What is Mitigation?

Mitigation tackles the cause and minimises the possible impacts of climate change.

Let's break it down:

  • Understanding our carbon footprint and working to reduce it is the only thing that will slow climate change 
  • Many Queenslanders are already working hard to plan how to mitigate climate change in each sector. Find out more on the State Government's website.
  • Australia is able to mitigate. We are a relatively affluent country with sturdy institutions and a well-educated and healthy population
  • Carefully planned and effective adaptation measures can limit the impacts of climate change on our communities, our economy and our environment. 

    The latest report from Snapshot’s regional emissions data shows that our region's major emissions source is electricity consumption, with the majority of this coming from industrial electricity consumption. The community is embracing renewable energy with 22% of residential dwellings having installed solar systems across the Mackay-Whitsunday region in 2017. 

    View the 2019 Community Emissions Snapshot

    Sugar mills are leading the way in utility-scale renewable energy projects in the region.  The Mills produce power and heat from the waste residue from sugar production (bagasse) as well as other bioenergy waste material. In 2018 these projects are expected to produce an average of just over 300,000MWh per annum, which is equivalent to the annual electricity consumption of 57,535 Queensland households. There are many renewable energy projects under development in the region. 

    Agriculture is the Whitsundays second largest emissions sector followed by automotive transport. Queensland's Transport Strategy states that “The future is electric. Low and Zero Emission Vehicles.  Electric Vehicles (EVs) and hydrogen Fuel Cell Electric Vehicles (FCEVs) present an opportunity for transport to contribute to emissions reductions and improved air quality.”

    The Federal Government is investing heavily in the development of future fuels including Hydrogen. The National Hydrogen Roadmap provides a blueprint for the development of a hydrogen industry in Australia. With advances in technology, and commercial opportunity in the region, there is increasing opportunity for the Whitsundays transport sector to reach carbon neutrality.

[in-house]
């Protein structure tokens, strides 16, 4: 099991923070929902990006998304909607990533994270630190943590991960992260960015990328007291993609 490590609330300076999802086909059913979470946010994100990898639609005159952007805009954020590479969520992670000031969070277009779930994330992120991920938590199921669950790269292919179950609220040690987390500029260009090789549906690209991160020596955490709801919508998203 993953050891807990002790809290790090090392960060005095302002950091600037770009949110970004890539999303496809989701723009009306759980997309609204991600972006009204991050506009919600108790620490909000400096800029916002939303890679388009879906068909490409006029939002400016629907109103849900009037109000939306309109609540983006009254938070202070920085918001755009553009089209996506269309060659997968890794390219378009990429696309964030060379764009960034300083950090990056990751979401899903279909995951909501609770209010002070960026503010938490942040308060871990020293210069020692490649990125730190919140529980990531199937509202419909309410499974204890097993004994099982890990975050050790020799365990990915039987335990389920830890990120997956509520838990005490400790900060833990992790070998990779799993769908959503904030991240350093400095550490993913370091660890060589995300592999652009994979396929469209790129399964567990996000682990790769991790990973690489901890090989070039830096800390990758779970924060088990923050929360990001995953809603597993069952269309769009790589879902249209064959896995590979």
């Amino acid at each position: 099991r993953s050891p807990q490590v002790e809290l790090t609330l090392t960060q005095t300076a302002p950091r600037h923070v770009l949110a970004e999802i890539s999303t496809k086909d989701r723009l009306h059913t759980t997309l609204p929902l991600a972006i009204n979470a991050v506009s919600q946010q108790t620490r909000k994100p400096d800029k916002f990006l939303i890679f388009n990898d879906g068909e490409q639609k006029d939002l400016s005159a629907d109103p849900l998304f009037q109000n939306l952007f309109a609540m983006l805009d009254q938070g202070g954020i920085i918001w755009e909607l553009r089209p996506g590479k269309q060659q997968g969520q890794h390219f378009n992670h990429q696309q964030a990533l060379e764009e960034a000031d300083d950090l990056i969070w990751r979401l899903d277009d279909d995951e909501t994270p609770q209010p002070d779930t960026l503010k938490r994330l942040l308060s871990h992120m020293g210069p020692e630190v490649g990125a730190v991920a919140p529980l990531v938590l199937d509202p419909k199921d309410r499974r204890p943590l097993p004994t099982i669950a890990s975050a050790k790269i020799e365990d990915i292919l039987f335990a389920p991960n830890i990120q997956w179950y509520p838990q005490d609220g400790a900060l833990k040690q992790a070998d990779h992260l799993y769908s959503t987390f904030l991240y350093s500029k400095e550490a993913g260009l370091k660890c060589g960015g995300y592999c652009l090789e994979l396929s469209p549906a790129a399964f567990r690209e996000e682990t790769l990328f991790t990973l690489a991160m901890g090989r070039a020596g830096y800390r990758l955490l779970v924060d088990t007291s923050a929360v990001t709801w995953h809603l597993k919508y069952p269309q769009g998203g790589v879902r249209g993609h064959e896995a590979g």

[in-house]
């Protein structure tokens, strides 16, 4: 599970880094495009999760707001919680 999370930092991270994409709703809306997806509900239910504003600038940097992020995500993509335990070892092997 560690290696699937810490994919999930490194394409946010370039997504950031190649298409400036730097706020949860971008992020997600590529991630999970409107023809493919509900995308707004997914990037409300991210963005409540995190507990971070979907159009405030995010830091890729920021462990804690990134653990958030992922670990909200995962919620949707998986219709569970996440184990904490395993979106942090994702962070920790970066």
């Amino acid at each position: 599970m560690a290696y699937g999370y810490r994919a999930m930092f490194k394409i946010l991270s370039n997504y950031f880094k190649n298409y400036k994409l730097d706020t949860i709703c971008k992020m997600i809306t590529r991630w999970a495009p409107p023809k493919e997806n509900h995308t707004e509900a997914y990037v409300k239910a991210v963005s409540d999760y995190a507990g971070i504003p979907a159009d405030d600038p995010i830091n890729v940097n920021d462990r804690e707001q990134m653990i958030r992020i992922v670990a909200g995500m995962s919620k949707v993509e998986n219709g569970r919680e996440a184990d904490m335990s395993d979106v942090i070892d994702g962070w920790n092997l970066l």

What else?

    Whitsunday Regional Council has a mitigation strategy and is aiming for Council's operations to be carbon neutral by 2050. Coucil is also now a member of the Cities Power Partnership. Here are our pledges: 

    1. Install renewable energy (solar PV and battery storage) on council buildings.
    2. Power council operations by renewable energy, and set targets to increase the level of renewable power for council operations over time
    3. Use council resources to support the uptake of renewable energy
    4. Roll out energy efficient lighting across the municipality.
    5. Support cycling through provision of adequate cycle lanes, bike parking and end-of-ride facilities.
  • The Climate Hub is working with community, industry and Councils to identify and realise carbon mitigation outcomes.

    Visit our projects page to find out what the Hub is doing to reduce the contribution that our region has on the changing climate.

  • Understand your carbon footprint and work to reduce it. Visit our page on ‘How to Reduce your Carbon Footprint’ and check out the Carbon Footprint Calculator. 

  • By definition, carbon footprint is the amount of carbon dioxide or other equivalent gases released into the atmosphere as a result of the activities of a particular individual, organisation, or community.  

    What is a CO2 equivalent gas? Carbon dioxide, nitrous dioxide, synthetic gases - HFCs, SF6, CF4, C2F6 and methane (read more on methane gases here - it’s an important one!) 

  • A carbon offset is an action intended to compensate for the emission of carbon dioxide into the atmosphere as a result of industrial or other human activity which can’t (YET!) be avoided. For example, if you’re planning a holiday you can calculate the total emissions of your trip and pay an offset company to reduce emissions elsewhere in the world by the same amount - this makes your trip ‘carbon neutral’.

    In Australia, offsetting is voluntary however there is a method to make sure that we all have the accounting right.  Australian registered carbon offsets are called Australian Carbon Credit Units or ACCU’s. Visit the Australian Government's website for more information on Australian Carbon Credit Units.

    How much does it cost?

    Offset schemes vary in terms of cost.   Purchasing offsets developed through investment into international projects, such as the conversion of inefficient gas stoves, development of renewable energy projects or protection of forests from logging can vary from $8 - $20 a tonne of CO2 Equivalent gasses. Purchasing offsets from Australian or local projects can be more expensive however they often have lots of co-benefits such as improving reef water quality, engaging with traditional owners and improving biodiversity.  Australian offsets range in price from $19 to $35, though a fairly typical fee would be around US$12 for each tonne of CO2 offset.  For some offsets projects in Australia see the Carbon Market Institutes project registry.